Monday, 19 November 2012

What is a Test Architect?

(Re-written Feb 2017)

This blog post was originally posted about 5 years ago and is consistently one of the most popular posts on the site here. The interesting thing was it mainly linked out to an article by John Morrison over at Oracle as I felt he summarised the role of Test Architect very well. Time moves on and my thoughts have diverged sufficiently enough that this article needs refreshing and more recent experiences need sharing.
So, 5 year on is Test Architect still a thing?
In short, maybe. A quick search for Test Architect pulls up the original blog posts by myself and John along with a bunch of jobs advertised on Indeed, CWJobs, Total Jobs and LinkedIn. 1000+ jobs - or do we?

Closer inspection reveals that the search is mainly pulling back tester roles and not Test Architect roles. Looking in Feb 2017 I see only 2 references to Test Architect in the job search. It would appear that as in 2012 this remains a niche role/title. In fact I'd go as far as to say that as in 2012, the Test Architect isn't a standard role at all.

Alan Page blogged back in 2008 that at Microsoft they avoided reference to it, instead seeing it as a senior test role and that there was no single definition of what a Test Architect actually was. That makes perfect sense to me and in fact it a GOOD thing, because that was the whole point of branding myself as a Test Architect.

In a previous life I worked with architects in electronics manufacturing. They had the challenge of understanding electronics design, manufacturing processes, testing and consumer/product expectations. The result was a role that was filled by a senior electronics professional, with broad technical, process and business knowledge along side commercial awareness.

That to me is the essence of a Test Architect. It absolutely IS a senior role and it requires a depth of experience and breadth of knowledge applied in context of the business.

So given there's no standard definition of what a Test Architect is let's define some core characteristics and responsibilities.

What is a Test Architect?
A Test Architect is a senior testing professional who's primary function is to design solutions to testing problems the business faces.

These solutions are solved through the application of contextually relevant process and practice, the use of tools and technology and by applying soft skills such as effective communication and mentoring of both team and client.

What does a Test Architect actually do?

One thing I'd lift out is that ideally they do NOT do Test Management. That is the Test Architect is essentially a deep technical specialist focusing on design, implementation, use, enablement of the testing function and so the overall development function as well.

The Test Manager remains responsible for the strategic direction and tactical use of the testing function, for the line management of the team, the mentoring and training, the hiring and firing, etc.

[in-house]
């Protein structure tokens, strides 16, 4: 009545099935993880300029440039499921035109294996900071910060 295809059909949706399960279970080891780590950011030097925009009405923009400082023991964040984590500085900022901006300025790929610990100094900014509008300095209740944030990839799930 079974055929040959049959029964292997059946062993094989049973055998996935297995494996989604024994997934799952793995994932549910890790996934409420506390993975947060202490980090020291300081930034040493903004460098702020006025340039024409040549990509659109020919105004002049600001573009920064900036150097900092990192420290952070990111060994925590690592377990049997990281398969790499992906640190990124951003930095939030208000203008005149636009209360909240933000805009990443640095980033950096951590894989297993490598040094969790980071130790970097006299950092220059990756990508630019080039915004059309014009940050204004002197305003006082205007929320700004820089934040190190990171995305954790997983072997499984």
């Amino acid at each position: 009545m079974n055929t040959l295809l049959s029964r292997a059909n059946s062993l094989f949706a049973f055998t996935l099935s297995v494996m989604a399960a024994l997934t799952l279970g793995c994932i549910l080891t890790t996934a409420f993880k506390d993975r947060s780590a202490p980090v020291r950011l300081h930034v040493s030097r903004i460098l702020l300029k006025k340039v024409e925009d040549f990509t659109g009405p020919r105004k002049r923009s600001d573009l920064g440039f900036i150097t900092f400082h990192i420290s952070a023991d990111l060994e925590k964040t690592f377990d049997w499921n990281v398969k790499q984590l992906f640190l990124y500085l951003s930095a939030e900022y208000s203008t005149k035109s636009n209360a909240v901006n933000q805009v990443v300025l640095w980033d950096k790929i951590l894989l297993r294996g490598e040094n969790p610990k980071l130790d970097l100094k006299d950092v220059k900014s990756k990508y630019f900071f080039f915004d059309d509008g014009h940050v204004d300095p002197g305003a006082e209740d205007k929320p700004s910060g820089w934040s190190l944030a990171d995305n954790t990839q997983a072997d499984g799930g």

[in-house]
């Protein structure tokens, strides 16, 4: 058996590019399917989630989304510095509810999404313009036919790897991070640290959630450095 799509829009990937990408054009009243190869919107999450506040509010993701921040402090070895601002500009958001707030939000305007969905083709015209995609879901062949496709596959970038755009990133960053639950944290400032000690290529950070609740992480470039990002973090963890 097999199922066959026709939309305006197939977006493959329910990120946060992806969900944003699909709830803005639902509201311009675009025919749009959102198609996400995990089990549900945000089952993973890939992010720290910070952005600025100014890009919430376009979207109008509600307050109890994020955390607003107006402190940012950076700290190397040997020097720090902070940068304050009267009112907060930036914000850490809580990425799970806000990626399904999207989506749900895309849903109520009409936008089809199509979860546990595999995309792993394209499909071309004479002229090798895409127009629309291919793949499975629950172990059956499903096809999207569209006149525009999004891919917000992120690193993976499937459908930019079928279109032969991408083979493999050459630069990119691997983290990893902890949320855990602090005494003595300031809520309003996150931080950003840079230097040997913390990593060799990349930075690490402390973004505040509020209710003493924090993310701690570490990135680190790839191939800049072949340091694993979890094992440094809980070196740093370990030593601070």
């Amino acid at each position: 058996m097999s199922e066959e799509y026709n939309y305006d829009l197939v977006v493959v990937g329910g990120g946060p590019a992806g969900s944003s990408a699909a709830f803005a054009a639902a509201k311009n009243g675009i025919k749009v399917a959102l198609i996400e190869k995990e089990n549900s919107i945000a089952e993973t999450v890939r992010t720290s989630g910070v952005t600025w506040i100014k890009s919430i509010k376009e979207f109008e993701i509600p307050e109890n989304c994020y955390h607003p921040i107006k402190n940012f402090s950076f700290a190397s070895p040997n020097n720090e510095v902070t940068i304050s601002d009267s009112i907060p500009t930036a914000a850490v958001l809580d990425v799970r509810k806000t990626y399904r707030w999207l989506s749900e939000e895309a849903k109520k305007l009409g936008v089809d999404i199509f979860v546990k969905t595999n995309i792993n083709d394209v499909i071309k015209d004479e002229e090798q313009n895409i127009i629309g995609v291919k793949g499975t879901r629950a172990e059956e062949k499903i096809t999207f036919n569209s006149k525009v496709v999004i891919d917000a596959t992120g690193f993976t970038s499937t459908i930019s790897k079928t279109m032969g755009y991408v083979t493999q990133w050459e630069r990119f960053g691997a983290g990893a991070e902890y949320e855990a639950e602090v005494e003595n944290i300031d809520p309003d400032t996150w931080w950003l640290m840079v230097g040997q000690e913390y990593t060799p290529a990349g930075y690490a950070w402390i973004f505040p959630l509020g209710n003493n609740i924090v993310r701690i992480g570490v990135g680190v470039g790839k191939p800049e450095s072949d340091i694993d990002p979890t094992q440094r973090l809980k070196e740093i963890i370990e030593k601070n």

It may be the roles are combined, but it must be understood a Test Manager isn't automatically going to cut it as a Test Architect. Likewise, a Test Architect with no experience of team leadership will struggle to design and improve the process and practice applied to the team. That said, my view is a Test Architect is likely senior to a Test Manager professionally, even if operationally they report to the Test Manager. (I propose however they report to the Scrum Master or whoever heads up the overall development function.)

Responsibilities of a Test Architect may include:
  • Supporting the Test Manager in achieving their strategic goals for the Test Team by providing technical support to the Manager and the team

  • Possess broad awareness of testing approaches, practices and techniques in order to help design and deliver the overall testing methodology used by the team

  • Have the ability to monitor the effectiveness of the testing function and bring about improvements through insights gained via analysis at all stages of the SDLC/STLC

  • Identify what tools and technologies can be implemented, aligning with that already used across the broader development function and in-line with the skill-set of the team

  • Design and develop the test automation framework, harnesses and code libraries to enable the team to both use and enhance them across successive projects

  • Take responsibility for test infrastructure including environments and software, liaising with teams such as DevOps and Support in areas such as CI/CR and IT budgets

  • Provide technical know-how, documentation and training to test and other business functions

  • Stay up to speed on process, practice and technology developments to ensure they are brought in-house and enhance the solutions applied to the testing problems

In essence the Test Architect works to ensure that approaches, tools and techniques are built into a relevant methodology. They monitor, optimise, mentor, collaborate and continually improve the test team on behalf of both the Test Manager and the rest of the development function. To that end the role must be held by someone of good experience and seniority.


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